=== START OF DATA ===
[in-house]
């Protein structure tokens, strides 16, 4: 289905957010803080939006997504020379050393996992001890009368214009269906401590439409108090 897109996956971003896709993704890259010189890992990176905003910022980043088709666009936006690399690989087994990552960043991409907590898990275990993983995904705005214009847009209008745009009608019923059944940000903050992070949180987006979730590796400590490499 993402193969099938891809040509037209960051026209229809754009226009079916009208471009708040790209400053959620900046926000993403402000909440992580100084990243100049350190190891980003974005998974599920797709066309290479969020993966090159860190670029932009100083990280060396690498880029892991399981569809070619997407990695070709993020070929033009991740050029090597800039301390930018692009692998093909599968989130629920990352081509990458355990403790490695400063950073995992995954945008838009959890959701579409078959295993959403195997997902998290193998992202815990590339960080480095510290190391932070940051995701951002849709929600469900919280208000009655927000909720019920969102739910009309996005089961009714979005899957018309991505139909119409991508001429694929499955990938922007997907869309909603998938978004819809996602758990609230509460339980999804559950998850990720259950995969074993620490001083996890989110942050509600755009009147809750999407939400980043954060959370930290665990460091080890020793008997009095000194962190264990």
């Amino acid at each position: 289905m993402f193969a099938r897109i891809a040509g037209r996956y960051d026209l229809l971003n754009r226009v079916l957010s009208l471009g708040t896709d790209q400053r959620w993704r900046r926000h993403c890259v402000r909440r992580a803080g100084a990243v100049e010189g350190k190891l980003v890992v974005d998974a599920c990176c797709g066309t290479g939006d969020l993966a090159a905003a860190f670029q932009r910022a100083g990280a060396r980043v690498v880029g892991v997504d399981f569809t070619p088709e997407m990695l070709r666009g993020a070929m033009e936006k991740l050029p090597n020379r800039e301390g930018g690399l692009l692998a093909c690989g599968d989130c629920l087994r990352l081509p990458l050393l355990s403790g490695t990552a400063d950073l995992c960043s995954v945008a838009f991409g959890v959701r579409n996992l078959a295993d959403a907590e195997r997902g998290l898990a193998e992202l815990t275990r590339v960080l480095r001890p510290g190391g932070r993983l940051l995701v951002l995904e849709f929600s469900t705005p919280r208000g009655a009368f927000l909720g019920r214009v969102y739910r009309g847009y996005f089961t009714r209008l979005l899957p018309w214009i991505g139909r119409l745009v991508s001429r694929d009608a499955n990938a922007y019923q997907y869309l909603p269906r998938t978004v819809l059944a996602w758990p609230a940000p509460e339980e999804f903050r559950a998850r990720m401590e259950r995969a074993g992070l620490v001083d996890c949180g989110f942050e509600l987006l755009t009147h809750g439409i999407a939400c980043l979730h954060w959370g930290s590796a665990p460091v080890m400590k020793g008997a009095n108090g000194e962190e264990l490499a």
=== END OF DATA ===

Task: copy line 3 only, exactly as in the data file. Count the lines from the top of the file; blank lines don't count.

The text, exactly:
């Amino acid at each position: 289905m993402f193969a099938r897109i891809a040509g037209r996956y960051d026209l229809l971003n754009r226009v079916l957010s009208l471009g708040t896709d790209q400053r959620w993704r900046r926000h993403c890259v402000r909440r992580a803080g100084a990243v100049e010189g350190k190891l980003v890992v974005d998974a599920c990176c797709g066309t290479g939006d969020l993966a090159a905003a860190f670029q932009r910022a100083g990280a060396r980043v690498v880029g892991v997504d399981f569809t070619p088709e997407m990695l070709r666009g993020a070929m033009e936006k991740l050029p090597n020379r800039e301390g930018g690399l692009l692998a093909c690989g599968d989130c629920l087994r990352l081509p990458l050393l355990s403790g490695t990552a400063d950073l995992c960043s995954v945008a838009f991409g959890v959701r579409n996992l078959a295993d959403a907590e195997r997902g998290l898990a193998e992202l815990t275990r590339v960080l480095r001890p510290g190391g932070r993983l940051l995701v951002l995904e849709f929600s469900t705005p919280r208000g009655a009368f927000l909720g019920r214009v969102y739910r009309g847009y996005f089961t009714r209008l979005l899957p018309w214009i991505g139909r119409l745009v991508s001429r694929d009608a499955n990938a922007y019923q997907y869309l909603p269906r998938t978004v819809l059944a996602w758990p609230a940000p509460e339980e999804f903050r559950a998850r990720m401590e259950r995969a074993g992070l620490v001083d996890c949180g989110f942050e509600l987006l755009t009147h809750g439409i999407a939400c980043l979730h954060w959370g930290s590796a665990p460091v080890m400590k020793g008997a009095n108090g000194e962190e264990l490499a």